Ecstasy meaning

ĕkstə-sē
Frequency:
Intense joy or delight.
noun
17
1
A state of emotion so intense that one is carried beyond rational thought and self-control.

An ecstasy of rage.

noun
11
2
The trance, frenzy, or rapture associated with mystic or prophetic exaltation.
noun
8
3
A feeling of overpowering joy; great delight; rapture.
noun
4
2
(slang) An illegal, mildly psychedelic derivative of amphetamine, C11H15NO2, that slows down reactions and thought; MDMA.
noun
3
2
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A state of being overpowered by emotion, as by joy, grief, or passion.

An ecstasy of delight.

noun
3
3
A trance, esp. one resulting from religious fervor.
noun
3
4
(slang) MDMA.
noun
2
1
(slang) MDMA.
noun
2
2
Ecstasy is defined as the psychedelic drug MDMA.

An example of ecstasy is what club kids use to dance all night.

noun
0
0
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The definition of ecstasy is a feeling of intense joy, happiness or passion.

An example of ecstasy is a soldier being reunited with his family.

noun
0
0
noun
0
0
A state of emotion so intense that a person is carried beyond rational thought and self-control.
noun
0
0
A trance, frenzy, or rapture associated with mystic or prophetic exaltation.
noun
0
0
Marlowe.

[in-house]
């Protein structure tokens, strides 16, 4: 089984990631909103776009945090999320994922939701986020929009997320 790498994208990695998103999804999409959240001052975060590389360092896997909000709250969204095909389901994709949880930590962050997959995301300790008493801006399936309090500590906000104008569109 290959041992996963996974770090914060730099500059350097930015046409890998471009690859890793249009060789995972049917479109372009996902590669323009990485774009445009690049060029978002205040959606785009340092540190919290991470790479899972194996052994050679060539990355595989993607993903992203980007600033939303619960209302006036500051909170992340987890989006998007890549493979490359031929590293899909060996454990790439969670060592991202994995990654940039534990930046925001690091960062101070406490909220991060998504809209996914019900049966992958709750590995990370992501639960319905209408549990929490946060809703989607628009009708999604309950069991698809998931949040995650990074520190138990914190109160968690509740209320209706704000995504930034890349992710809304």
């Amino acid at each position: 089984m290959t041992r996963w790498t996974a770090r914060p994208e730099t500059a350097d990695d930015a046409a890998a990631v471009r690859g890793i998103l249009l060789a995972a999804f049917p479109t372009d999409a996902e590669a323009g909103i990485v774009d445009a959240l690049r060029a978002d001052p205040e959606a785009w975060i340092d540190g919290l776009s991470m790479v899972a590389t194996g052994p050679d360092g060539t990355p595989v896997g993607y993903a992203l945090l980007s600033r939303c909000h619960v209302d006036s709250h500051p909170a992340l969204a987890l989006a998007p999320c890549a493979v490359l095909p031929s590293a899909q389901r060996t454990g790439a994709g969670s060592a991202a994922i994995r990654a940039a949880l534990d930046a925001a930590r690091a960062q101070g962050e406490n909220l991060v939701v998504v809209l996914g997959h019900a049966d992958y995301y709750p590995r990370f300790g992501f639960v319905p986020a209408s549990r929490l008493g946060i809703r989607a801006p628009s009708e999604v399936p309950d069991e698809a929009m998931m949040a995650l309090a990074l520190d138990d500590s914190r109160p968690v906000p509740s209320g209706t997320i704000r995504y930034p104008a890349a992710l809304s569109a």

Our words will but increase his ecstasy.

noun
0
0
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(slang) The drug MDMA, a synthetic entactogen of the phenethylamine family.
noun
0
0
(medicine, dated) A state in which sensibility, voluntary motion, and (largely) mental power are suspended; the body is erect and inflexible; but the pulse and breathing are not affected.

noun
0
0
(slang) The drug MDMA, a synthetic entactogen of the phenethylamine family.
pronoun
0
0

Other Word Forms

Noun

Singular:
ecstasy
Plural:
ecstasies

Origin of ecstasy

  • Middle English extasie from Old French from Late Latin extasis terror from Greek ekstasis astonishment, distraction from existanai to displace, derange ek- out of ecto– histanai to place stā- in Indo-European roots

    From American Heritage Dictionary of the English Language, 5th Edition

  • From Old French estaise (“ecstasy, rapture”), from Late Latin extasis, from Ancient Greek ἔκστασις (ekstasis), from ἐξίστημι (eksistēmi, “I displace”), from ἐκ (ek, “out”) and ἵστημι (histēmi, “I stand”).

    From Wiktionary